Trump shouldn’t designate Mexican drug cartels as terrorist groups, says Baker Institute expert


Jeff Falk

Trump shouldn’t designate Mexican drug cartels as terrorist groups, says Baker Institute expert

HOUSTON — (Dec. 6, 2019) – President Donald Trump’s proposed designation of Mexico’s drug cartels as foreign terrorist organizations is a double-edged sword that will not only have limited impact on the mayhem caused by those groups, but also will probably have negative effects on trade, commerce and other crucial aspects of U.S.-Mexico relations, according to a former Drug Enforcement Agency official and drug policy expert at Rice University’s Baker Institute for Public Policy.

Credit: University

“The foreign terrorist organization designation should not be taken lightly,” Gary Hale, a nonresident fellow in drug policy and Mexico studies at the Baker Institute, writes in a new post for the institute’s blog.

Hale is available to discuss the issue with the news media.

“The gains that Trump has made through Mexico’s cooperation toward reducing the number of migrants reaching the U.S. southern border could also suffer significantly should U.S. forces intervene in any manner in Mexico, including a surgical attack against any one member of a cartel or any one of the several cartels that are operating throughout Mexican territory,” writes Hale, who from 2000 to 2010 was chief of intelligence in the Houston division of the DEA, from which he retired in July 2010.

“Many reports have confused the … designation as being the same as the Foreign Narcotics Kingpin Designation Act, which is designed to deny foreign drug cartel kingpins and their support system access to the U.S. banking or financial system,” Hale writes. “The targets of the act are managed by the Treasury Department’s Office of Foreign Assets Control; criminal acts lead to administrative sanctions and do not involve overt military action. In contrast, the foreign terrorist organization designation is a decidedly more lethal weapon because designees are considered enemy combatants who can legally be killed — the same as if the foreign terrorist organization nominee were wearing a uniform of an enemy military force and attacking U.S. forces on the battlefield.”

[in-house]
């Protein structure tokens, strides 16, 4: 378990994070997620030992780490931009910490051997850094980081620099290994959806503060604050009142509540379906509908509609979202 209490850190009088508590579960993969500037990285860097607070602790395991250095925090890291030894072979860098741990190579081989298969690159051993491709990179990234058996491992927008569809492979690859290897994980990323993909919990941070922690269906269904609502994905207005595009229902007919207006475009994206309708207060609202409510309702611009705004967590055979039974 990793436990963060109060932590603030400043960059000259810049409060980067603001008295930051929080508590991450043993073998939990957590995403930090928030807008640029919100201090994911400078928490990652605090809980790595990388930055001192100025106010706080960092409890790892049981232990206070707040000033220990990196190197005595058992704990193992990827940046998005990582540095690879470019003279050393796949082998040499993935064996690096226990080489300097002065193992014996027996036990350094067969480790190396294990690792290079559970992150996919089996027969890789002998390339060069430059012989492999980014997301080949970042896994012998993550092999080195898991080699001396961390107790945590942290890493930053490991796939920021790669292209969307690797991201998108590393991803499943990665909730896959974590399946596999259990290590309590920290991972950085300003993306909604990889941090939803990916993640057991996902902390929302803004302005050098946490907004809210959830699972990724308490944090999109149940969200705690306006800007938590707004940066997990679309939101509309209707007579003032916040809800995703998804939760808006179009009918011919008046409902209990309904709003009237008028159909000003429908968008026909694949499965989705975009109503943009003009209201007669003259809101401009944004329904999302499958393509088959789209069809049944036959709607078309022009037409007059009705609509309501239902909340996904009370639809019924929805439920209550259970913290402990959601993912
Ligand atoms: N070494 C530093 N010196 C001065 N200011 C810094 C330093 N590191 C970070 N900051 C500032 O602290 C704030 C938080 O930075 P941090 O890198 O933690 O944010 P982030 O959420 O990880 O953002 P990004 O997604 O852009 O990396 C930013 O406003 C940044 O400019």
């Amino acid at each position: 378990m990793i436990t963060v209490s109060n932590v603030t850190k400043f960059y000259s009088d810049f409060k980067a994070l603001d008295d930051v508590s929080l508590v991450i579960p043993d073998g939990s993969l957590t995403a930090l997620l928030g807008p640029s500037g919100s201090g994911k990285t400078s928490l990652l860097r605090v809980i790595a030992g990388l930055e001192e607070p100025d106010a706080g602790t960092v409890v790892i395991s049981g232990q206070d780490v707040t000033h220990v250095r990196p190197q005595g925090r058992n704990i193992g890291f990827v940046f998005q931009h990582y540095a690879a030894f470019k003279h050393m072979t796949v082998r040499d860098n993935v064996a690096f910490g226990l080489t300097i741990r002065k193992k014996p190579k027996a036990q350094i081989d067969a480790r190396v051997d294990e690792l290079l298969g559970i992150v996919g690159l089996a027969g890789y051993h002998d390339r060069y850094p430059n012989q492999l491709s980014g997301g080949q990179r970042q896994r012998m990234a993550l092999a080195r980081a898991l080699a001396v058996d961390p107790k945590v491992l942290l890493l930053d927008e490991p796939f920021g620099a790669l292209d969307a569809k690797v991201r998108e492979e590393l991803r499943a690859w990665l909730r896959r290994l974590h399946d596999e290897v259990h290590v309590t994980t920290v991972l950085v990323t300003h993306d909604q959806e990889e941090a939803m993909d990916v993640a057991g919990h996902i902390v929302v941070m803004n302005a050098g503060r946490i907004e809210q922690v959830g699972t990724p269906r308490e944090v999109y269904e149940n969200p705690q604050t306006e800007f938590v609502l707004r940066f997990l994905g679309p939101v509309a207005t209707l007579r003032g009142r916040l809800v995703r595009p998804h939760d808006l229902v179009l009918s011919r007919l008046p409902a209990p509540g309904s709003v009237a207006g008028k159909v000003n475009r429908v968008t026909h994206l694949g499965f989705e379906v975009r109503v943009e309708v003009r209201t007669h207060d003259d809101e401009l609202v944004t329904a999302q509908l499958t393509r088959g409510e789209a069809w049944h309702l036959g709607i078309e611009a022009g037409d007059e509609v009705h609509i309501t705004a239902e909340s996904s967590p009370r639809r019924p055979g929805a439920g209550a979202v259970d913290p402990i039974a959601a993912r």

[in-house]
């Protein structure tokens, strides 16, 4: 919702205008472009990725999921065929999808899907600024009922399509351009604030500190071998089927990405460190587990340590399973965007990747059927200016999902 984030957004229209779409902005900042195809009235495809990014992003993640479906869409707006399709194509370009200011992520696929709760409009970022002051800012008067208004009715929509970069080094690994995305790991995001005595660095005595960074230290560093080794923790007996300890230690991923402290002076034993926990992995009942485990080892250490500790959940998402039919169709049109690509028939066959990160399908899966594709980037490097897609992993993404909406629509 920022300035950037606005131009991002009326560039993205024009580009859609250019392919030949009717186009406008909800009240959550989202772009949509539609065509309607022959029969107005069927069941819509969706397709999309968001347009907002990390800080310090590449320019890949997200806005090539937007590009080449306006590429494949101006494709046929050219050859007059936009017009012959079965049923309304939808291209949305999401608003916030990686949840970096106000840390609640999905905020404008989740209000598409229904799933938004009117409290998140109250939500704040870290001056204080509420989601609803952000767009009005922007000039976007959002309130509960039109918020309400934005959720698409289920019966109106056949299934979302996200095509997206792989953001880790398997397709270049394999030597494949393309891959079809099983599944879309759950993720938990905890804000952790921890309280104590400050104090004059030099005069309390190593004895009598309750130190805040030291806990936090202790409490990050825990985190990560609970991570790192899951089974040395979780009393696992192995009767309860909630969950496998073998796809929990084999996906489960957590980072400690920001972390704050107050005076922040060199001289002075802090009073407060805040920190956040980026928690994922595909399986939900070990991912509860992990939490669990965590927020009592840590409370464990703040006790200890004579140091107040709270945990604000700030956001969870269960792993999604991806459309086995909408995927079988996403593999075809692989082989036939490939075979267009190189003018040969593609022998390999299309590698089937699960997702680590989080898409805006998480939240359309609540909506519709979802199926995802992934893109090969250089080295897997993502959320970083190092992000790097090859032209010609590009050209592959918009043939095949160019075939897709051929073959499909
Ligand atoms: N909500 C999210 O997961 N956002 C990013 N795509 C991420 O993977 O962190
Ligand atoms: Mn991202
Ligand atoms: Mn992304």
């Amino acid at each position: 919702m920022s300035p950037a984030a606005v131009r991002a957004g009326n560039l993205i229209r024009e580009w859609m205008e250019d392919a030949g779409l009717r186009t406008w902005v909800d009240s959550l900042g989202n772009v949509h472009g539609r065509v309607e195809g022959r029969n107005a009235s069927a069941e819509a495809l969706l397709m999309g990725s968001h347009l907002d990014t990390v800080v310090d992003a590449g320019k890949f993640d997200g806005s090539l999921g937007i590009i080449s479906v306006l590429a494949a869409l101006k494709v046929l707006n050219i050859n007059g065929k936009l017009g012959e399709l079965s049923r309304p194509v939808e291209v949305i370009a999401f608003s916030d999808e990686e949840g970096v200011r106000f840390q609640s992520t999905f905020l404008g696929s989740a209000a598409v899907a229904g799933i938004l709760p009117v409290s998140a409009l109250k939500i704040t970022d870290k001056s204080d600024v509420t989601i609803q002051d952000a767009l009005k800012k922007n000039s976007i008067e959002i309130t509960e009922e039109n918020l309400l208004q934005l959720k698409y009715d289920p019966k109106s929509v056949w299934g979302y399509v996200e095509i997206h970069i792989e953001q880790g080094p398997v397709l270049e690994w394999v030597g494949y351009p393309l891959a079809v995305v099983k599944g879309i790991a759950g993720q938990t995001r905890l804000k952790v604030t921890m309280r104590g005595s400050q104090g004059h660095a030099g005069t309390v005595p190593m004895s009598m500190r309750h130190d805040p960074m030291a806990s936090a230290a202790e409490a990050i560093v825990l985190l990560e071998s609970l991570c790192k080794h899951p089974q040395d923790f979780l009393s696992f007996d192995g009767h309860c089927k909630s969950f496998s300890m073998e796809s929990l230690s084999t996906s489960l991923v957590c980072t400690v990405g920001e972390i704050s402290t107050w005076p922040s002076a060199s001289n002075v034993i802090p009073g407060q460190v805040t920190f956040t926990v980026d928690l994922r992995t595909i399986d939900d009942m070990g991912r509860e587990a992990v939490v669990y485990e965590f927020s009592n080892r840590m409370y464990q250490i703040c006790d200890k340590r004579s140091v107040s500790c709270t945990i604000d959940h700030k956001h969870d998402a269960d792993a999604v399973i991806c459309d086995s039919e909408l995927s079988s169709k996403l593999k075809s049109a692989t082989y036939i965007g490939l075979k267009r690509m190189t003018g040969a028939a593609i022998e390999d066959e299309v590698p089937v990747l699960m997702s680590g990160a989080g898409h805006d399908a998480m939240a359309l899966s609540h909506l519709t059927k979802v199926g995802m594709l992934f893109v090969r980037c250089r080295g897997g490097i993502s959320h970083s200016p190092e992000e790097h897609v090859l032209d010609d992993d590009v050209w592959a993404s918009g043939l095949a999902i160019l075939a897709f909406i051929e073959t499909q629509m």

Osama bin Laden and al-Qaida were designated as foreign terrorist organizations, Hale said.

“Unlike bin Laden and al-Qaida, many more individuals in Mexico could end up listed as foreign terrorist organizations and could be killed by the U.S. for the terroristic actions they commit in Mexico, albeit mostly against Mexicans,” Hale wrote. “Thus, if a Mexican criminal is designated as an enemy combatant as a result of a foreign terrorist organization designation, that civilian could be subject to execution through U.S. military action, an act of war in which a person is summarily killed without benefit of a full and fair trial. That is hardly the ‘American Way.'”

Hale concluded, “This cabal of criminal thugs should instead continue to be prosecuted by the Mexico and U.S. judicial systems and not mislabeled as military combatants for political purposes.”


The Baker Institute has a radio and television studio available for media who want to schedule an interview with Hale. For more information, contact Jeff Falk, director of national media relations at Rice, at or 713-348-6775.

Related materials:

Hale bio:

Follow the Baker Institute via Twitter @BakerInstitute.

Follow the Baker Institute’s Center for the United States and Mexico @BakerCtrUSMEX.

Follow the Baker Institute’s Drug Policy Program via Twitter @BakerDrugPolicy.

Follow Rice News and Media Relations via Twitter @RiceUNews.

Founded in 1993, Rice University’s Baker Institute ranks among the top three university-affiliated think tanks in the world. As a premier nonpartisan think tank, the institute conducts research on domestic and foreign policy issues with the goal of bridging the gap between the theory and practice of public policy. The institute’s strong track record of achievement reflects the work of its endowed fellows, Rice University faculty scholars and staff, coupled with its outreach to the Rice student body through fellow-taught classes — including a public policy course — and student leadership and internship programs. Learn more about the institute at or on the institute’s blog,

About Jeff Falk

Jeff Falk is director of national media relations in Rice University's Office of Public Affairs.